"At a time of great peril and torment, war and strife, we are blessed to have such a powerful reminder of man's potential for great evil, but also our capacity to rise up from tragedy and remake our world," he wrote in the visitors' book.

American tourists who passed him by at the memorial told him, "Remember what you see here," and he replied, "Yes, I understand, I understand," said Yad Vashem's director, Avner Shalev.

Security guards at the memorial kept back the few American and European visitors who had hoped to get a closer glimpse of the presidential contender.

But the somberness of the occasion at Yad Vashem also gave way to moments of warmth and lightheartedness.

Effusive welcome from Peres
Peres gave him an effusive welcome, saying he had read Obama's two books and was "moved" by them. The Israeli president handed Obama an English translation of a book he wrote, "The Imaginary Voyage: With Theodor Herzl in Israel." Obama asked him to sign and dedicate the book, Peres' office said in a statement.

Obama praised Israel's accomplishments 60 years after its creation, and complimented the 84-year-old Israeli president on his youthful appearance.

"I also want to get his recipe for looking as good he does," Obama quipped.

After Obama huddled with Peres, a female aide to the president emerged from the room and was overheard gasping, "Eizeh Khatikh" — "What a hunk!"

An aide to the president said Obama showed a "strong grasp" of regional affairs and that "he said he came to listen and learn."

The aide spoke on condition of anonymity because the meeting was not open to the public.

Trip to southern Israel
Earlier in the day, Obama met with Israeli Defense Minister Ehud Barak and parliamentary opposition leader Benjamin Netanyahu, whose Likud Party takes a hard line against the Palestinians. He was to meet with Olmert in the evening, after visiting a southern Israeli town that's been bombarded by Palestinian rocket fire from the Gaza Strip.

A late-night tour of the Western Wall, Judaism's holiest site, is to cap the visit.

Israeli officials said their talks with Obama included discussions about Iran's nuclear ambitions. Many Israelis are worried by Obama's willingness to talk to Tehran, the Jewish state's bitterest enemy.

Obama met with Barak and Netanyahu at Jerusalem's posh King David Hotel, where an "Israel for Obama" campaign poster was draped over an armchair in the lobby. The poster included Obama's campaign slogan — "Change you can believe in" — in Hebrew.

Some Israelis who support Obama hope he will take a stronger hand with Israel when it ignores its commitments to the U.S. to halt settlement building and dismantle settlement satellites known as outposts.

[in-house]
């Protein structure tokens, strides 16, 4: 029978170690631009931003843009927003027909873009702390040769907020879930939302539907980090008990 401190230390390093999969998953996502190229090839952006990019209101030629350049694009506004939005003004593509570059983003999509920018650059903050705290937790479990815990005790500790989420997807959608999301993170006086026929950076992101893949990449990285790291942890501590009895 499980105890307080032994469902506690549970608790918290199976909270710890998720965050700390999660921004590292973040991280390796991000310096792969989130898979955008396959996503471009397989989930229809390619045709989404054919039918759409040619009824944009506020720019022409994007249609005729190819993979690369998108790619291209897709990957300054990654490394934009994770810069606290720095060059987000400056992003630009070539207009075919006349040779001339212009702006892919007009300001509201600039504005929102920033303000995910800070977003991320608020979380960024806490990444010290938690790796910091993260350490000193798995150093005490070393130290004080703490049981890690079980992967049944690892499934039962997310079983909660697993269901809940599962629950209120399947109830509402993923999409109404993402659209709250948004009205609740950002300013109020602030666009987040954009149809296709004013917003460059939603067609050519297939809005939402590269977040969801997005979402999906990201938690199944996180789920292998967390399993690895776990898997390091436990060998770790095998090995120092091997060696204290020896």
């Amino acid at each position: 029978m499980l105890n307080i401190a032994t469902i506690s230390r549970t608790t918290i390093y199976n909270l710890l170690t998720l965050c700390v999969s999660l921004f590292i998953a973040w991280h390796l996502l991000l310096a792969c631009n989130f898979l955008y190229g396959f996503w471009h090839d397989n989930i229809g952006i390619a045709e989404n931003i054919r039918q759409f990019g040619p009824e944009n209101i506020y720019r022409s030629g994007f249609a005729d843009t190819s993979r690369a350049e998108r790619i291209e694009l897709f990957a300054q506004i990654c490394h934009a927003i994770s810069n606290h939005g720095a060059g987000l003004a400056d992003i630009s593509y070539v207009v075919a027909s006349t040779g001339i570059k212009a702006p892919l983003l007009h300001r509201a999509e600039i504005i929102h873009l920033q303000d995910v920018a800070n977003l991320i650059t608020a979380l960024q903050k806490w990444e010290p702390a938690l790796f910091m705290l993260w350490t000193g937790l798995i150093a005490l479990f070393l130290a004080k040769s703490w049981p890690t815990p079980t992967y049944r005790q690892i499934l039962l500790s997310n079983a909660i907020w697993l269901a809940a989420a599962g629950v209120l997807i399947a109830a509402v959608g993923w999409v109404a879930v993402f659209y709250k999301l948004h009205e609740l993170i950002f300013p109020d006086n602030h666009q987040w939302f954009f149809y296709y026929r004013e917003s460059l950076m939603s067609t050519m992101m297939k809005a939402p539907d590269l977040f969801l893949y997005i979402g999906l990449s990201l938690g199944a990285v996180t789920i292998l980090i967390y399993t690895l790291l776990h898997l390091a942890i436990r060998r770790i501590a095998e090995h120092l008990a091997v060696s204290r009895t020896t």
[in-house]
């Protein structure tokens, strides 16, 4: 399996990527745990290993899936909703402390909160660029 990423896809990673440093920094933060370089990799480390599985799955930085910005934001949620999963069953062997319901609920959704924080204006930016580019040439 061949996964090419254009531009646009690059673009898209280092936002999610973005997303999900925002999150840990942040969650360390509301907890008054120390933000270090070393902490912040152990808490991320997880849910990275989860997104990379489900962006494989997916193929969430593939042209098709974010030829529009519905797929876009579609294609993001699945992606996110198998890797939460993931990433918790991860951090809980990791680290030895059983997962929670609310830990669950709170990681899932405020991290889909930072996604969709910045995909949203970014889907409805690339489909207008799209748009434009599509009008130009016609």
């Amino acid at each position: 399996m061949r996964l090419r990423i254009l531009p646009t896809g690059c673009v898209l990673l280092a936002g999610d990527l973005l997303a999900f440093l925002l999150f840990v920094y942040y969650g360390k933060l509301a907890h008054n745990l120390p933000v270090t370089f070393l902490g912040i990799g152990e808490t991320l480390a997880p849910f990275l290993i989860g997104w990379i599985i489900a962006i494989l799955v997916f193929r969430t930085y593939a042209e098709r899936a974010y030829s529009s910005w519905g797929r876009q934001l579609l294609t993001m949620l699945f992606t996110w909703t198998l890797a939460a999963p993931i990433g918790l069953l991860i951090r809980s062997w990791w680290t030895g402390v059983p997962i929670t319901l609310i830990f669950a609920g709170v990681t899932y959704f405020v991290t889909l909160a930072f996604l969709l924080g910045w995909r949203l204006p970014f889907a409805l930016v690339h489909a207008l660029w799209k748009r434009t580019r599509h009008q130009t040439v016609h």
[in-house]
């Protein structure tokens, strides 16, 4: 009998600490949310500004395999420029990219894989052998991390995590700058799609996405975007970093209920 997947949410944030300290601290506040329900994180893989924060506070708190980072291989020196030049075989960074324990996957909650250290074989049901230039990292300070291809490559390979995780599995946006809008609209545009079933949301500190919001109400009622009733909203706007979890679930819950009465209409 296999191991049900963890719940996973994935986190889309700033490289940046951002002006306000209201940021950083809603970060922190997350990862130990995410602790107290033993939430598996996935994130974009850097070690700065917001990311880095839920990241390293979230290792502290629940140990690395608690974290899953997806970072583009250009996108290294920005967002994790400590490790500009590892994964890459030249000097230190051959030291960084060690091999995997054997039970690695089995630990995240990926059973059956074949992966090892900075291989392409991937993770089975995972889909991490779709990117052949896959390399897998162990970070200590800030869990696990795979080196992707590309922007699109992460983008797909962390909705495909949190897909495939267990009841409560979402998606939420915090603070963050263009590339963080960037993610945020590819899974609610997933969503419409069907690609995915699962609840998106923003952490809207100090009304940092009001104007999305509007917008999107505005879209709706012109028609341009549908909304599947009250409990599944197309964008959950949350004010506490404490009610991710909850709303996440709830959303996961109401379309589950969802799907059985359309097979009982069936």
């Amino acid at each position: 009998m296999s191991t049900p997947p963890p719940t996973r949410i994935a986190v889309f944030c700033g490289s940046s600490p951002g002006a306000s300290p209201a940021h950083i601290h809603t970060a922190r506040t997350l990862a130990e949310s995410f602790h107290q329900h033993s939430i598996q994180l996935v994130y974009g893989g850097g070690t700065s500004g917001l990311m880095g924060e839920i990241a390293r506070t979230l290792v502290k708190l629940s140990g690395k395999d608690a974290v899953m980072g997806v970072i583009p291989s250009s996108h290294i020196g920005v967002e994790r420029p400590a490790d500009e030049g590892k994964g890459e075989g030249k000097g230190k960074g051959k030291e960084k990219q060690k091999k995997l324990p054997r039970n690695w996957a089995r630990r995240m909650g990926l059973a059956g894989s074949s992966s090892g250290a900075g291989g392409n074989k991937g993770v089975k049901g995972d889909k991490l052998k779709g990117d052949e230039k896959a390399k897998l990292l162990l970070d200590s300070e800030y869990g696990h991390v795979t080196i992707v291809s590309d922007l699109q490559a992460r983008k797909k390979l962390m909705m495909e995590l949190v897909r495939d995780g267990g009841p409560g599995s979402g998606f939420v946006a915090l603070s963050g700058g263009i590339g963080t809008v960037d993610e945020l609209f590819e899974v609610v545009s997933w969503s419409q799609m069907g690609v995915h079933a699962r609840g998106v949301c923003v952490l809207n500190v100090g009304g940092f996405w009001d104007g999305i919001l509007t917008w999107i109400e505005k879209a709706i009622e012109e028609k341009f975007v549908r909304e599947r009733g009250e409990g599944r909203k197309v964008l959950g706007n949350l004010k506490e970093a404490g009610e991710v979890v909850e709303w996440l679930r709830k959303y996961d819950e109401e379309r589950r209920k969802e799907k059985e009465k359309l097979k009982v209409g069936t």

"In general, I think tough love is better than a free hand," said the head of the "Israel for Obama" campaign, Samson Altman-Schevitz. He moved to Israel two years ago from Chicago, where Obama's wife, Michelle, was his adviser at the University of Chicago.

Obama left Abbas' headquarters without speaking to reporters. But on Tuesday, he cautioned it is "unrealistic to expect that a U.S. president alone can suddenly snap his fingers and bring about peace in this region."

His meeting with the Palestinians stands in contrast to the decision by Republican presidential hopeful Sen. John McCain to visit only Israel in March, without stopping in the West Bank.

Police out in force
On the road leading to Abbas' headquarters on Wednesday, police were out in full force, standing 10 yards apart and outfitted in full battle regalia, with camouflage uniforms, helmets, bulletproof vests, and carrying truncheons and assault rifles.

The Illinois Democrat is working to shore up support among U.S. Jewish voters. Many supported Hillary Rodham Clinton in the battle for the party's presidential nomination, and some have questioned his commitment to Israel.

Obama arrived in Israel Tuesday night from neighboring Jordan and is due to leave for Germany early on Thursday.

Hours before his arrival, a Palestinian man wreaked havoc in downtown Jerusalem — several hundred yards from Obama's hotel — by plowing a front-end loader into cars and a bus. Five people were wounded before a bystander and a policeman shot him dead in the second such incident in the city in less than a month.

A spokeswoman for Yad Vashem, Estee Yaari, said at the end of his visit there, Obama met with the policeman and told him, "Oh, I thought they would have given you the day off."

The Associated Press and Reuters contributed to this report.

Video: In Mideast, Obama straddles center